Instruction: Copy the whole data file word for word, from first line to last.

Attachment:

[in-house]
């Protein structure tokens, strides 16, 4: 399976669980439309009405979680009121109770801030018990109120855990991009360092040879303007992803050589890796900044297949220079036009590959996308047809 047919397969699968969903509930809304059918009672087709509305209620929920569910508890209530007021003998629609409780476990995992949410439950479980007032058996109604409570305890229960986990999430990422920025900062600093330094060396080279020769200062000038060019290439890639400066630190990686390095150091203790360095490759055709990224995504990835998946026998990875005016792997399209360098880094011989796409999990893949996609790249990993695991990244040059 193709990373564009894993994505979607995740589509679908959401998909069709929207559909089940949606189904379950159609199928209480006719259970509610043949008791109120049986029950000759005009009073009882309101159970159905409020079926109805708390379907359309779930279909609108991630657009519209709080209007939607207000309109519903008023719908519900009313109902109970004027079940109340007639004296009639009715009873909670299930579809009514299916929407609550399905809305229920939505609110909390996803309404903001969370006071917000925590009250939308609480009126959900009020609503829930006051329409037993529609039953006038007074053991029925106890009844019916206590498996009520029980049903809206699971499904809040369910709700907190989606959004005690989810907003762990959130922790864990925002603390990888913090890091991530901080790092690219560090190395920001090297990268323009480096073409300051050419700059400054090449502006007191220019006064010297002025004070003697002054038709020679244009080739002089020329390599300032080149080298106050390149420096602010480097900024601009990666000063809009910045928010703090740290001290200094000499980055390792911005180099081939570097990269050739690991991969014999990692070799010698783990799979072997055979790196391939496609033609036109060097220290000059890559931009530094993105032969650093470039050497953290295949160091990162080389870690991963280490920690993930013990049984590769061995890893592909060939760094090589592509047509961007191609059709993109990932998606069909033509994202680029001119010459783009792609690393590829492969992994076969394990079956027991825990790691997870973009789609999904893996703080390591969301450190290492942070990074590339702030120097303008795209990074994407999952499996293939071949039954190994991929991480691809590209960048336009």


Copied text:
[in-house]
């Protein structure tokens, strides 16, 4: 399976669980439309009405979680009121109770801030018990109120855990991009360092040879303007992803050589890796900044297949220079036009590959996308047809 047919397969699968969903509930809304059918009672087709509305209620929920569910508890209530007021003998629609409780476990995992949410439950479980007032058996109604409570305890229960986990999430990422920025900062600093330094060396080279020769200062000038060019290439890639400066630190990686390095150091203790360095490759055709990224995504990835998946026998990875005016792997399209360098880094011989796409999990893949996609790249990993695991990244040059 193709990373564009894993994505979607995740589509679908959401998909069709929207559909089940949606189904379950159609199928209480006719259970509610043949008791109120049986029950000759005009009073009882309101159970159905409020079926109805708390379907359309779930279909609108991630657009519209709080209007939607207000309109519903008023719908519900009313109902109970004027079940109340007639004296009639009715009873909670299930579809009514299916929407609550399905809305229920939505609110909390996803309404903001969370006071917000925590009250939308609480009126959900009020609503829930006051329409037993529609039953006038007074053991029925106890009844019916206590498996009520029980049903809206699971499904809040369910709700907190989606959004005690989810907003762990959130922790864990925002603390990888913090890091991530901080790092690219560090190395920001090297990268323009480096073409300051050419700059400054090449502006007191220019006064010297002025004070003697002054038709020679244009080739002089020329390599300032080149080298106050390149420096602010480097900024601009990666000063809009910045928010703090740290001290200094000499980055390792911005180099081939570097990269050739690991991969014999990692070799010698783990799979072997055979790196391939496609033609036109060097220290000059890559931009530094993105032969650093470039050497953290295949160091990162080389870690991963280490920690993930013990049984590769061995890893592909060939760094090589592509047509961007191609059709993109990932998606069909033509994202680029001119010459783009792609690393590829492969992994076969394990079956027991825990790691997870973009789609999904893996703080390591969301450190290492942070990074590339702030120097303008795209990074994407999952499996293939071949039954190994991929991480691809590209960048336009």